Sep 17 • 12M

10,000 Lifetimes

Until our wickedness runs out

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Jake Dell
The Puritans called their preaching "experimental" not because they were trying new things in the pulpit, but because they wanted to be tested and proven by the Word of God.
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The only way to set a limit on wickedness is not to set a limit on forgiveness.

Proper 19
Genesis 50:15-21; Matthew 18:21-35

The Unmerciful Servant


Last week, I preached on the need for members of the local church to be willing to serve on ad-hoc, one- and two-person juries to try cases against fellow church members.

That is a provocative concept, and I encourage you to go back and read or listen to it. It’s based on the teachings of St. Paul and of Jesus Christ Himself.

But there is a limit to church discipline.

Paul gives an example in 1 Cor. 5:3-5 of particularly grievous sexual sin, a type of “fornication as is not so much as named among the Gentiles.”

In such a case there was a limit as to how far church justice could go. Paul’s advice in this case is to “deliver such an one unto Satan for the destruction of the flesh.”

What this means is that some offenses cannot be remedied by church justice alone and require handing the offender over to the civil authority for punishment.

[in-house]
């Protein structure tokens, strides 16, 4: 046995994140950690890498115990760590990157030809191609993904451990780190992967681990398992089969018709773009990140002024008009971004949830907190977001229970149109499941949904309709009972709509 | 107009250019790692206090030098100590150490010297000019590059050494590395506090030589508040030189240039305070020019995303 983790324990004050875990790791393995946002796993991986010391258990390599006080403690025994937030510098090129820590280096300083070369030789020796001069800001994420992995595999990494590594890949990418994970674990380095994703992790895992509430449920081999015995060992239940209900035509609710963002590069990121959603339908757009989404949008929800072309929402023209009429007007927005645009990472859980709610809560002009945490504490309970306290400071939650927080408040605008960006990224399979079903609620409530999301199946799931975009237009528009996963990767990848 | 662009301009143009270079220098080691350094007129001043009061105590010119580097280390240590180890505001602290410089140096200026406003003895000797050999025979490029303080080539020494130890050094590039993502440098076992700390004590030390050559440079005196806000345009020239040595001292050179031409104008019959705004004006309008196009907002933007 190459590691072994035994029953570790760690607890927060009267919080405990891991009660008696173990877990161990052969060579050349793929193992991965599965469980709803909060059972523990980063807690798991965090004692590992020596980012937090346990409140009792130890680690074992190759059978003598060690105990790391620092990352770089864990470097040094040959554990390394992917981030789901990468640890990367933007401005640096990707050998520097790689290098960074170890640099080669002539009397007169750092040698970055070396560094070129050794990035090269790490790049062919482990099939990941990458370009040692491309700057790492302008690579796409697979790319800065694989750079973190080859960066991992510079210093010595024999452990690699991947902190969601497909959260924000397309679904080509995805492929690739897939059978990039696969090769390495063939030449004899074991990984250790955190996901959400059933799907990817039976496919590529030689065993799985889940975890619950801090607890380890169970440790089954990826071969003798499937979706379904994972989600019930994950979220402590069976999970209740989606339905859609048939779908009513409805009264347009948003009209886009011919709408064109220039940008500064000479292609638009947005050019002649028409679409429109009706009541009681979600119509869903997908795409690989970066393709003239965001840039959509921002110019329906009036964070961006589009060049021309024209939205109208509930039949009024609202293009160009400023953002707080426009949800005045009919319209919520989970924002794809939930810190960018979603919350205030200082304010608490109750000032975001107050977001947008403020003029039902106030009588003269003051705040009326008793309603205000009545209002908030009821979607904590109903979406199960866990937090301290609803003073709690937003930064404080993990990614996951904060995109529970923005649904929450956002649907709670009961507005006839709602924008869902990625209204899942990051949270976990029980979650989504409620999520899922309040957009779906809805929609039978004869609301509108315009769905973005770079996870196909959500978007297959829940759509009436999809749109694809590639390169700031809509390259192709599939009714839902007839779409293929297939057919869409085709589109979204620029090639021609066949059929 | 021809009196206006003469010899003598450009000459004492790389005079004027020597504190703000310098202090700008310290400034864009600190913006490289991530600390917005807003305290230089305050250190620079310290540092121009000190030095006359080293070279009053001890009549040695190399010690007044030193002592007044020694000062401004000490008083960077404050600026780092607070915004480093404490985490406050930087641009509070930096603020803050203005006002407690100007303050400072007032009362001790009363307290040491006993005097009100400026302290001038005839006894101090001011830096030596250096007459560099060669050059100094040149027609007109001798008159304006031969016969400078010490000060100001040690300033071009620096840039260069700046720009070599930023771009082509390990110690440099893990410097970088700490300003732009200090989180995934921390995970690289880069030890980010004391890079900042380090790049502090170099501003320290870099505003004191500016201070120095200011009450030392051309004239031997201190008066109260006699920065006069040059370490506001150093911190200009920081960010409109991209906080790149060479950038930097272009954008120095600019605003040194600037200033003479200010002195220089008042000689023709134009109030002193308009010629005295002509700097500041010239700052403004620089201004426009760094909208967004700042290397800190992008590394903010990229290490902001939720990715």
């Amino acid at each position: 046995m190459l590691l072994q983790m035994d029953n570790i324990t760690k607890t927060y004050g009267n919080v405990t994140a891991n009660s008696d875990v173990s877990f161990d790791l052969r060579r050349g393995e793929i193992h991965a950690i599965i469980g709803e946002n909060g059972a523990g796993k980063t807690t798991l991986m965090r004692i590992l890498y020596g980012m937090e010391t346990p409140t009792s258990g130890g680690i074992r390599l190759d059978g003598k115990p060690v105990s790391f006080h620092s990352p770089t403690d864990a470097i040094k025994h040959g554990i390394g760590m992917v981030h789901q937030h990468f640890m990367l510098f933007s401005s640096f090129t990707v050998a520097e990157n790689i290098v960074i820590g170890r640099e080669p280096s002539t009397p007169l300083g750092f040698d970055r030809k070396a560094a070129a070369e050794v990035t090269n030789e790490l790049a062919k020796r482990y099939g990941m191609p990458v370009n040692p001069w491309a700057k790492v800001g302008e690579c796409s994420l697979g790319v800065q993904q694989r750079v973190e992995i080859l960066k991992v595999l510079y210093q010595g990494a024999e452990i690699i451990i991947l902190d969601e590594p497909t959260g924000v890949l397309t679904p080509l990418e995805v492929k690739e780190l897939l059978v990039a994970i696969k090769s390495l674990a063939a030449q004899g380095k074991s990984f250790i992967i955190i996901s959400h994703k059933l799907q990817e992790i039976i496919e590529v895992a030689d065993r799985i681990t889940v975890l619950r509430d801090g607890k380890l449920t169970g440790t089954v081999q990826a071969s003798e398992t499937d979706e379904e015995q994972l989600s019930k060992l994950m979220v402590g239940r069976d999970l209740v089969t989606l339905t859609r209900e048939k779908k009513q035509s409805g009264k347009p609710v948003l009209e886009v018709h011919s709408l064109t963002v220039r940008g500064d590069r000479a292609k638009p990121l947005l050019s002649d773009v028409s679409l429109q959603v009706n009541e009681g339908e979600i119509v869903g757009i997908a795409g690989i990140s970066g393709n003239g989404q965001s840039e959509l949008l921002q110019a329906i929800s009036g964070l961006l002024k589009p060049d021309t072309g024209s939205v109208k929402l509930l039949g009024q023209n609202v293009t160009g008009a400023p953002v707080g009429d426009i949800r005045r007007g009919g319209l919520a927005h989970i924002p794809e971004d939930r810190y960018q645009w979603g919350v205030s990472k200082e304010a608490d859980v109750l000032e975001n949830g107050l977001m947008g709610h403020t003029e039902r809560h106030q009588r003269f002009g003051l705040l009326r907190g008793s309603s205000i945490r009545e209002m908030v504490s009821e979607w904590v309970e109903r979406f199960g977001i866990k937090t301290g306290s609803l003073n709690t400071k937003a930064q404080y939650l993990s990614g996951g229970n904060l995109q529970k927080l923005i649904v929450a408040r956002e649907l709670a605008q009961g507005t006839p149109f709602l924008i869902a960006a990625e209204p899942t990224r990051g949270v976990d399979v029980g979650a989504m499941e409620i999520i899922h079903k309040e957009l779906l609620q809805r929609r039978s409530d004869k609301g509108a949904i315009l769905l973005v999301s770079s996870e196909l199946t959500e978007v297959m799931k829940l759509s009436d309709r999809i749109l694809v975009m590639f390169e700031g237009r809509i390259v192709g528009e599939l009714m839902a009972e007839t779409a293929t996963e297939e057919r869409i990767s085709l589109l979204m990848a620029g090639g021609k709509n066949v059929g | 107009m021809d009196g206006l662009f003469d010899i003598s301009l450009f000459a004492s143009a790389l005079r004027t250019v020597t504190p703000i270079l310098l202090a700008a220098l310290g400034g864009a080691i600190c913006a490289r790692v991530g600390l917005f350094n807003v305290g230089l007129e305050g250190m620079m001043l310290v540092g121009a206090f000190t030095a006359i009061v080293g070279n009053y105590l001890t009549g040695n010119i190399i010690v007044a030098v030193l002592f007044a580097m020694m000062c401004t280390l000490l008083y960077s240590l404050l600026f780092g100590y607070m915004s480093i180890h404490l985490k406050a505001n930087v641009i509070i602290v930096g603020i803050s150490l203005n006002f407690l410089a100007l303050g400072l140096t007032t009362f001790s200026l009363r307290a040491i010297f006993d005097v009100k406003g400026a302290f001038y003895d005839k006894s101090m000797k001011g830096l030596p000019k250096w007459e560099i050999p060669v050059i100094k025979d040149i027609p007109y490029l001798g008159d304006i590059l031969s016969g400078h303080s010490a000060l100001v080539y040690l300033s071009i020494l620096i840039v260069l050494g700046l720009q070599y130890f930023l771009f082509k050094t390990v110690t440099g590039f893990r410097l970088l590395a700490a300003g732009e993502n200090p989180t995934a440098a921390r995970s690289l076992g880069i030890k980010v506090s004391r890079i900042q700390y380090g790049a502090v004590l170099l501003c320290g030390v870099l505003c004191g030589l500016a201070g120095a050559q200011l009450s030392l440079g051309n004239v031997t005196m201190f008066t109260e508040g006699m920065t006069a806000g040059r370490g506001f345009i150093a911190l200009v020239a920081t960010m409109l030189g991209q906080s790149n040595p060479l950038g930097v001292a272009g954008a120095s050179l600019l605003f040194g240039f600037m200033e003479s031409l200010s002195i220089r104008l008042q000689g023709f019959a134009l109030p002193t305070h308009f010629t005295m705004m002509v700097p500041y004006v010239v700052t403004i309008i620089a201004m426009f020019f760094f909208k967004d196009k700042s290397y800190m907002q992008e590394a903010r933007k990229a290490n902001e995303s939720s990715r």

Satan means accuser or adversary so in effect Paul is saying “hand him over to the district attorney for prosecution.” This is on top of the penalty of excommunication.


This is a good frame for interpreting today’s readings from Genesis and Matthew.

The question in Peter’s mind (as well as in the minds of Joseph’s brothers) is, “Am I being too lenient?” “Is this a case where I really need to be stricter?” “Do I call the police?”

In Joseph’s case, as the second in command after Pharaoh, there was no remaining threat from his brothers, even if they were not sincere in their apologies.

However, for Peter, as captain of Jesus’ still-small band of disciples, with one at the ready to betray Jesus — perhaps Peter already had his doubts about Judas — the question was more urgent.

Peter asks Jesus:

“Lord, how often will my brother sin against me, and I forgive him? As many as seven times?”

Jesus responds with a multiple of 11.

“I do not say to you seven times, but seventy-seven times.”